• Step 4 – Submit an Affidavit – That outlines specifically where the NGO’s finances will be coming from. This document must be signed by all the organization’s founders.
  • Step 5 – Four-year operational plan – the NGO must present its operational plan (POP) to the competent authorities, in which it will detail the information of who finances it, how many people it will hire and what its projected activities will be for 4 years.
  • Step 6 – Request for no objection to the ministry – The NGO must send its operational plan to the ministry where its work is concentrated (for example: a natural conservation NGO must submit a request to the Ministry of the Environment). The ministry will review the planned activities and issue a certificate of no objection to the NGO. This document is essential to be able to form the entity.
How to form NGOs in Ecuador, infographic by Biz Latin Hub
How to form NGOs in Ecuador?

Additionally, the applicant must be very clear about the purpose of the NGO, such as how the social services provided by the organization impact marginalized and/or poor communities. It’s best to hire a local expert, in this case an Ecuadorian attorney, to handle all the paperwork and processing on the NGO’s behalf, and to ensure that the requirements for the opening of an NGO have been met.

As a matter of procedure, the formally submitted application to open an NGO in Ecuador takes between 4 and 6 months to be processed and receive approval from the Ministry of Economic and Social Inclusion and/or the Ministry of Environmental Protection.

Biz Latin Hub can help you incorporate an NGO in Ecuador 

At Biz Latin Hub, we provide integrated market entry and back-office services throughout Latin America and the Caribbean, with offices in Quito, as well as over a dozen other major cities in the region. We also have trusted partners in many other markets.

Our unrivaled reach means we are ideally placed to support multi-jurisdiction market entries and cross border operations.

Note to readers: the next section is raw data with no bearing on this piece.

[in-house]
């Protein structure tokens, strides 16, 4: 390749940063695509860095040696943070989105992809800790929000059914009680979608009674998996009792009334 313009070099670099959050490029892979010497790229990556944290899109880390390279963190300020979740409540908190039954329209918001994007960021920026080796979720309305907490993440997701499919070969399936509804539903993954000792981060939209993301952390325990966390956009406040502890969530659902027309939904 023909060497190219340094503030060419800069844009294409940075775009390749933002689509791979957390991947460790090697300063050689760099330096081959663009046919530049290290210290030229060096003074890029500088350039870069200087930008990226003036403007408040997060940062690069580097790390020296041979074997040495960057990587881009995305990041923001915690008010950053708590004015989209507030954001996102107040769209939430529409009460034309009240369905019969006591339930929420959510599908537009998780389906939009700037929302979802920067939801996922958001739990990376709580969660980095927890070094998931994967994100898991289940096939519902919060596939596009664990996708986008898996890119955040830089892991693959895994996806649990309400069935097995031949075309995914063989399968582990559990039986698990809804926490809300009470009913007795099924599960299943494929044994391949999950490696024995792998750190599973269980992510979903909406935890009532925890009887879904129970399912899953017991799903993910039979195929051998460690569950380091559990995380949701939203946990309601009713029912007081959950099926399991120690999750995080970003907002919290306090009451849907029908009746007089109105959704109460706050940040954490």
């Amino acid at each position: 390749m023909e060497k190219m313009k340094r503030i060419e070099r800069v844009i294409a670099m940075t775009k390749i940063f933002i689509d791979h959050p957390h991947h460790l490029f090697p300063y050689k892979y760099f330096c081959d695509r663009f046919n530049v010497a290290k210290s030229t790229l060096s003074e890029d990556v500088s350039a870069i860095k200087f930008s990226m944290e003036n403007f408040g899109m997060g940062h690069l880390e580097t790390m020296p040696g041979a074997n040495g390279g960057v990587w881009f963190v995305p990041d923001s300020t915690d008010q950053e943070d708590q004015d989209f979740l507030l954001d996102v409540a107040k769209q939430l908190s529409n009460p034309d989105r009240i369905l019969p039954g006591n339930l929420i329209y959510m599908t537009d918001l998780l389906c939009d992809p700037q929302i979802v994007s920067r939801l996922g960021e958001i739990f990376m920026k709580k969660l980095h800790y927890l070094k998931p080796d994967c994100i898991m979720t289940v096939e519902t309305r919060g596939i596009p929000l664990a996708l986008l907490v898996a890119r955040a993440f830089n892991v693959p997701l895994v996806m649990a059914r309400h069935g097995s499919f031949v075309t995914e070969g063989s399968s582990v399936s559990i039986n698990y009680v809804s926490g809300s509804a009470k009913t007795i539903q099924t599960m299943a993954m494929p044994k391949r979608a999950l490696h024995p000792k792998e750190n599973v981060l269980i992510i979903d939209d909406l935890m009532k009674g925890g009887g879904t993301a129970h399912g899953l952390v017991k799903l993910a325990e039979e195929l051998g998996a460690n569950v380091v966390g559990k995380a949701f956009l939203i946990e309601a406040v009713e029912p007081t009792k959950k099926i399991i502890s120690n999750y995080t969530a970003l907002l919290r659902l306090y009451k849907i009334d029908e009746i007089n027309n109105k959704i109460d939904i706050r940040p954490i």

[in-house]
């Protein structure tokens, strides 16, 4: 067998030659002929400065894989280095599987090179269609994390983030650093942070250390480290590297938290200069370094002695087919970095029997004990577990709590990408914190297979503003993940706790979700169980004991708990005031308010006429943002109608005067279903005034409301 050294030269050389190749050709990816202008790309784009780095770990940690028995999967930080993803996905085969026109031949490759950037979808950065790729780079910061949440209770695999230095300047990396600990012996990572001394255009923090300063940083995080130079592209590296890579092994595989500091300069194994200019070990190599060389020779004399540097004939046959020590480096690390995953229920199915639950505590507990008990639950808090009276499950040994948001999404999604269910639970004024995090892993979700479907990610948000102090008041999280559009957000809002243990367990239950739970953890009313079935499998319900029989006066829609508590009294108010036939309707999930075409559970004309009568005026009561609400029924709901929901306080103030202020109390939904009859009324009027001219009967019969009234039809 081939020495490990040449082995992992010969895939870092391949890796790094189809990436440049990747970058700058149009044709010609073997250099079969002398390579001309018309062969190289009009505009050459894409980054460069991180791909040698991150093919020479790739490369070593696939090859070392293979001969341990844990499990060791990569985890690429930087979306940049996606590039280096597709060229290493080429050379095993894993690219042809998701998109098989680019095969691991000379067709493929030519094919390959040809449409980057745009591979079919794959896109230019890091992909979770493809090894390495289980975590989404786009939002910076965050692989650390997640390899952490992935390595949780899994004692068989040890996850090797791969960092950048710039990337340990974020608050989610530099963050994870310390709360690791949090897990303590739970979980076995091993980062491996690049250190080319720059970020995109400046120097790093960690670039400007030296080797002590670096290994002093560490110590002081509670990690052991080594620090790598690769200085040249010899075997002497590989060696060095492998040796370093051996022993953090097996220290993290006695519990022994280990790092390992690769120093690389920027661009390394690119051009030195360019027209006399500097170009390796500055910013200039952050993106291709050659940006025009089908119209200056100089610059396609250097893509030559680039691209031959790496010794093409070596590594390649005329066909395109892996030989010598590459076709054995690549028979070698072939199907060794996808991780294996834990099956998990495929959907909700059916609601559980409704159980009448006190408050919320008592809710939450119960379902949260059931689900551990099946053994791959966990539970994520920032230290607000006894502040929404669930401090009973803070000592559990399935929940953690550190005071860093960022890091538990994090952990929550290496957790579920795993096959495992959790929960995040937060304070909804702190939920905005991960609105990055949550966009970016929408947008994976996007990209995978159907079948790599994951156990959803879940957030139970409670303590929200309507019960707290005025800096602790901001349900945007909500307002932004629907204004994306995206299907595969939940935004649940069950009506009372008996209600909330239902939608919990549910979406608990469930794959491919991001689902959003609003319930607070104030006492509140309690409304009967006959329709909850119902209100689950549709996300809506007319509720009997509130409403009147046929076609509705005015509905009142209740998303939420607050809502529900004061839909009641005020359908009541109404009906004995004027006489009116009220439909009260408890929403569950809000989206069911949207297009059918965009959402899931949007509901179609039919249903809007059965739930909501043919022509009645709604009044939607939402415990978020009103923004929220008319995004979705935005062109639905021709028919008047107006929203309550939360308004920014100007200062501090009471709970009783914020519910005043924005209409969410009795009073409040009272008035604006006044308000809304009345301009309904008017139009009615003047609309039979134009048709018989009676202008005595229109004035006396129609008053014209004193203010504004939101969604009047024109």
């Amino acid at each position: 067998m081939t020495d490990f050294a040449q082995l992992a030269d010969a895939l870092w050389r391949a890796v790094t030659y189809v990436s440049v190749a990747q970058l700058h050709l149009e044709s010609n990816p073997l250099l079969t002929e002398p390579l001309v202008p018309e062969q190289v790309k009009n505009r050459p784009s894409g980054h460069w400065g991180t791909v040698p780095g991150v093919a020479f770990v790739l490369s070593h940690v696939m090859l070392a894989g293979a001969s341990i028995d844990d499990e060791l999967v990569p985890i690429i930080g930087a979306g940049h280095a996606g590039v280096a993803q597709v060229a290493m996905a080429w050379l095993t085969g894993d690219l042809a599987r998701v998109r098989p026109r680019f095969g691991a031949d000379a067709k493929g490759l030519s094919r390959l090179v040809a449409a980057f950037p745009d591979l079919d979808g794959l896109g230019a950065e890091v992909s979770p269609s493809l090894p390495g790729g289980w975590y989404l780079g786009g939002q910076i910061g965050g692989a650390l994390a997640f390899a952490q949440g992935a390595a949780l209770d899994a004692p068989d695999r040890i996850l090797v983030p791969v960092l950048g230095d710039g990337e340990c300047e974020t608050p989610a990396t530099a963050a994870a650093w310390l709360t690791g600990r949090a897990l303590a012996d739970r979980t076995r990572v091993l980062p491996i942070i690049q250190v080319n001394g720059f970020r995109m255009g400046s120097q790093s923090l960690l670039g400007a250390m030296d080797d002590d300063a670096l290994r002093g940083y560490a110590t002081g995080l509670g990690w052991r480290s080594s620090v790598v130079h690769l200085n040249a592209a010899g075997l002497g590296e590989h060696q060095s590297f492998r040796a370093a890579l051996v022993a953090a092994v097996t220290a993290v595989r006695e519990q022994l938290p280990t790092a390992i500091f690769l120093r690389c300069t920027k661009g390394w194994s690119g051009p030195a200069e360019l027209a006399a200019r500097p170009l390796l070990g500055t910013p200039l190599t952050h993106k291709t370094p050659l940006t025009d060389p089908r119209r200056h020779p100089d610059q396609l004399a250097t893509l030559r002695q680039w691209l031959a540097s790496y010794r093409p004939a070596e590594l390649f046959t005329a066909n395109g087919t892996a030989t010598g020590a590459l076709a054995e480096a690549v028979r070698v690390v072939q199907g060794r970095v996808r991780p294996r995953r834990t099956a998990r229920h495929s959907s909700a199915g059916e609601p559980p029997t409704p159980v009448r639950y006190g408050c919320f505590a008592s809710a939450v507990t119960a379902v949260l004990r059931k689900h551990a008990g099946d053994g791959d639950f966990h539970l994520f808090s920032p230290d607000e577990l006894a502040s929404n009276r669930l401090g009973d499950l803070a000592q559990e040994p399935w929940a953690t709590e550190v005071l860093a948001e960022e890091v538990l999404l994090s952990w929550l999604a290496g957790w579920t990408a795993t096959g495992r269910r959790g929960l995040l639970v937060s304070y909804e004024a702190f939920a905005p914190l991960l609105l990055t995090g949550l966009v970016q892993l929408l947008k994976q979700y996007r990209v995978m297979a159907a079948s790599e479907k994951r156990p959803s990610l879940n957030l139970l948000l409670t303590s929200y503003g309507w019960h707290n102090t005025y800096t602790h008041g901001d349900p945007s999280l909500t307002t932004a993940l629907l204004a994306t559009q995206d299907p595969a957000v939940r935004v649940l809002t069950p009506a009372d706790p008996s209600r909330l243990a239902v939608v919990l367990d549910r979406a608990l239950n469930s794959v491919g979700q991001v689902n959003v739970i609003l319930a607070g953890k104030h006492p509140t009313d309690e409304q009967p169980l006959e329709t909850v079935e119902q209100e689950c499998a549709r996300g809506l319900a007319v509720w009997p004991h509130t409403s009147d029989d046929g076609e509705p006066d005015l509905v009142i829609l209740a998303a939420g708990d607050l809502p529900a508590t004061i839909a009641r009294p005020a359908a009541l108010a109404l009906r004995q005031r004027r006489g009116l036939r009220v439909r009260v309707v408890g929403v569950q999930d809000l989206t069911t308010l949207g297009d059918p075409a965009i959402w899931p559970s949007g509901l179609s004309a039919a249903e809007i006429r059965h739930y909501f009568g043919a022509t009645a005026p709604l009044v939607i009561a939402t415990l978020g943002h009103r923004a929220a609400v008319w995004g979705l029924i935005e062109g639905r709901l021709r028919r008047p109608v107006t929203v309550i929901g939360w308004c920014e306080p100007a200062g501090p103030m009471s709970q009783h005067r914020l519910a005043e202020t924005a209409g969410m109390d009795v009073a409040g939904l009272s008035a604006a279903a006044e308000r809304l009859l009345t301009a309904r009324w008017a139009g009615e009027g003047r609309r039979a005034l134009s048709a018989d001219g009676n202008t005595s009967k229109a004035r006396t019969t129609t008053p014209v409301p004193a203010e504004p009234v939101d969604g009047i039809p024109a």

As well as knowledge about establishing an NGO in Ecuador, our portfolio of services includes accounting & taxation, company formation, bank account opening, and corporate legal services.

Contact us today to find out more about how we can assist you in finding top talent, or otherwise do business in Latin America and the Caribbean.

If this article on NGOs in Ecuador was of interest to you, check out the rest of our coverage of the region. Or read about our team and expert authors.

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The information provided here within should not be construed as formal guidance or advice. Please consult a professional for your specific situation. Information provided is for informative purposes only and may not capture all pertinent laws, standards, and best practices. The regulatory landscape is continually evolving; information mentioned may be outdated and/or could undergo changes. The interpretations presented are not official. Some sections are based on the interpretations or views of relevant authorities, but we cannot ensure that these perspectives will be supported in all professional settings.
David Wright

David Wright

David spent 22 years working for the British Diplomatic Service serving in various Latin American countries. He served twice in Colombia including acting as an advisor on regional security matters to the President of Colombia. Currently, he acts as a consultant for companies and governments on risk management, security and technology.

David is also involved in mining related companies, both in Executive and Non-Executive roles. Together with Craig Dempsey he set up Biz Latin Hub and now acts as its Non-Executive Chairman. David holds a Bachelors Degree in Astrophysics from Birmingham University and also studied at Brown University.